Functional properties of grease:
Advantages of Grease:
(1) Functions as a sealant to minimize
leakage and to keep out contaminants. Because of its
consistency, grease acts as a sealant to prevent lubricant
leakage and also to prevent entrance of corrosive
contaminants and foreign materials. It also acts to keep
deteriorated seals effective (whereas an oil would simply
(2) Easier to contain than oil. Oil
lubrication can require an expensive system of circulating
equipment and complex retention devices. In comparison,
grease, by virtue of its rigidity, is easily confined with
simplified, less costly retention devices.
(3) Holds solid lubricants in suspension.
Finely ground solid lubricants, such as molybdenum disulfide
(moly) and graphite, are mixed with grease in high
temperature service (over 315C [599 F]) or in extreme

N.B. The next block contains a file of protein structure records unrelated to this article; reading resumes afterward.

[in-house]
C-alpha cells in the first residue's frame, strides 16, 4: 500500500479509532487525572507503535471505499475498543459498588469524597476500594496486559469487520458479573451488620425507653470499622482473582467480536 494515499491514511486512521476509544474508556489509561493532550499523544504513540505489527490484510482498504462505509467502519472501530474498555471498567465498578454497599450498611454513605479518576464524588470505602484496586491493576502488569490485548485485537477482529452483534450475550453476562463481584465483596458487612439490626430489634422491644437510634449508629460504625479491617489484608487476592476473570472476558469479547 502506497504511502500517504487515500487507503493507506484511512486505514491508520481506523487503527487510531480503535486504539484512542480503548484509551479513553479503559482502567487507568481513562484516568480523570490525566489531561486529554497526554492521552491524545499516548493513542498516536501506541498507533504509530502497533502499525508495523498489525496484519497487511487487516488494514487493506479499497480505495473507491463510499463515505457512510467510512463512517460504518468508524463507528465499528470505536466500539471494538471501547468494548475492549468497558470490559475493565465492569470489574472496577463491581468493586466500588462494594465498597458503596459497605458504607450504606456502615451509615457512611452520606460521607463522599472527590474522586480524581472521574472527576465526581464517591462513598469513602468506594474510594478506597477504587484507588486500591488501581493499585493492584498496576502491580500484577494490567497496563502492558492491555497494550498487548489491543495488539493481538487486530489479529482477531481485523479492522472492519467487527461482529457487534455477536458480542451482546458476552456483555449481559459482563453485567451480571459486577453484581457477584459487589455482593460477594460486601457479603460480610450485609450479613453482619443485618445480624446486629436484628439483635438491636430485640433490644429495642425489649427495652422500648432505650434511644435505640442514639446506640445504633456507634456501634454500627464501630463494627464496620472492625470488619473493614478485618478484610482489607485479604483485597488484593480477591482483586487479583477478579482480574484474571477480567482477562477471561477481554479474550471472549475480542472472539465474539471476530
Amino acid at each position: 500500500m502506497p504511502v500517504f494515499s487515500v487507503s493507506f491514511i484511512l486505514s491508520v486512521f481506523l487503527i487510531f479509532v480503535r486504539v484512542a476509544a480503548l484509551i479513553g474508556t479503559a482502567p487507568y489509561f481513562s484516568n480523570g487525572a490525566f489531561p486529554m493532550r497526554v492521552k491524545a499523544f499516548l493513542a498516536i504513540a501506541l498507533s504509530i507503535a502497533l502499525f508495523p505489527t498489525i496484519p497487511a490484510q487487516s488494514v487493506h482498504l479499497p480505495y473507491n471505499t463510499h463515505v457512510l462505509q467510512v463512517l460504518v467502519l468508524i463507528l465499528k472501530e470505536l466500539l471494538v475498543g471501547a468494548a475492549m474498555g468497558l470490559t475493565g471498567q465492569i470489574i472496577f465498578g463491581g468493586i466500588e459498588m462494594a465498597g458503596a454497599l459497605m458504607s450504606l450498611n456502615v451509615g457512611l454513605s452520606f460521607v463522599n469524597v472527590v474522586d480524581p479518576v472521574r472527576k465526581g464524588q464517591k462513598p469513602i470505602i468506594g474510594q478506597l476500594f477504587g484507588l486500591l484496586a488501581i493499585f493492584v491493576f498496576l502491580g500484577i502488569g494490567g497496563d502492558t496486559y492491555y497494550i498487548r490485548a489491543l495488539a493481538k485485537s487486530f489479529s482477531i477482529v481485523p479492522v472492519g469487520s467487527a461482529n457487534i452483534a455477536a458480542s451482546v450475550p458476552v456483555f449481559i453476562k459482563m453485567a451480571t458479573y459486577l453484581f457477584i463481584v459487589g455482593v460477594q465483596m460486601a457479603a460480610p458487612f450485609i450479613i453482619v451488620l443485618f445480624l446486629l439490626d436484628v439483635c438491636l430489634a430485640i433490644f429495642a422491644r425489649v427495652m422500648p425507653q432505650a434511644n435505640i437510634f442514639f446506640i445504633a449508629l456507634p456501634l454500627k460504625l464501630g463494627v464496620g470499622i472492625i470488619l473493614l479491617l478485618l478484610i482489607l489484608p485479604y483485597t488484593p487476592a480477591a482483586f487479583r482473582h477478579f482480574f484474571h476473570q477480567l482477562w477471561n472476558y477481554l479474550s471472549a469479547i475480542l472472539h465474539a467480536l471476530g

high-pressure applications. Grease holds solids in
suspension while solids will settle out of oils.
(4) Fluid level does not have to be
controlled and monitored.
Notable disadvantages of grease:
(1) Poor cooling. Due to its consistency,
grease cannot dissipate heat by convection like a
(2) Resistance to motion. Grease has more
resistance to motion at start-up than oil, so it is not
appropriate for low torque/high speed operation.
(3) More difficult to handle than oil for
dispensing, draining, and refilling. Also, exact amounts of
lubricant cannot be as easily metered.